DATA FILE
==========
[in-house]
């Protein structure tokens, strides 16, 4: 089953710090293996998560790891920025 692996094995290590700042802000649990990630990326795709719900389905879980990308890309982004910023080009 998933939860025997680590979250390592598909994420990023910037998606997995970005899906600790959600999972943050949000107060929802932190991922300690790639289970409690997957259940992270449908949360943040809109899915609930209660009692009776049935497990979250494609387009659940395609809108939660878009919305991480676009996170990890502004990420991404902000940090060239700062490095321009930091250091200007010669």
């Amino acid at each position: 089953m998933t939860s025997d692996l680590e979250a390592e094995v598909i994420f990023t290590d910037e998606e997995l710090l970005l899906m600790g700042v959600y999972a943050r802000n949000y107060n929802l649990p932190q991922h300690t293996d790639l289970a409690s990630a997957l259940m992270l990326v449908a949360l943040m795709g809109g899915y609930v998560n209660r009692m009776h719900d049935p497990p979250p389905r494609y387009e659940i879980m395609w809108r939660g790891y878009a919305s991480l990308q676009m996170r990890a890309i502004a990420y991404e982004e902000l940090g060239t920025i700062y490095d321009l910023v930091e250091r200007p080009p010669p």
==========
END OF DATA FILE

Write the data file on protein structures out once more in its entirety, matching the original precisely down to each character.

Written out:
[in-house]
């Protein structure tokens, strides 16, 4: 089953710090293996998560790891920025 692996094995290590700042802000649990990630990326795709719900389905879980990308890309982004910023080009 998933939860025997680590979250390592598909994420990023910037998606997995970005899906600790959600999972943050949000107060929802932190991922300690790639289970409690997957259940992270449908949360943040809109899915609930209660009692009776049935497990979250494609387009659940395609809108939660878009919305991480676009996170990890502004990420991404902000940090060239700062490095321009930091250091200007010669």
């Amino acid at each position: 089953m998933t939860s025997d692996l680590e979250a390592e094995v598909i994420f990023t290590d910037e998606e997995l710090l970005l899906m600790g700042v959600y999972a943050r802000n949000y107060n929802l649990p932190q991922h300690t293996d790639l289970a409690s990630a997957l259940m992270l990326v449908a949360l943040m795709g809109g899915y609930v998560n209660r009692m009776h719900d049935p497990p979250p389905r494609y387009e659940i879980m395609w809108r939660g790891y878009a919305s991480l990308q676009m996170r990890a890309i502004a990420y991404e982004e902000l940090g060239t920025i700062y490095d321009l910023v930091e250091r200007p080009p010669p």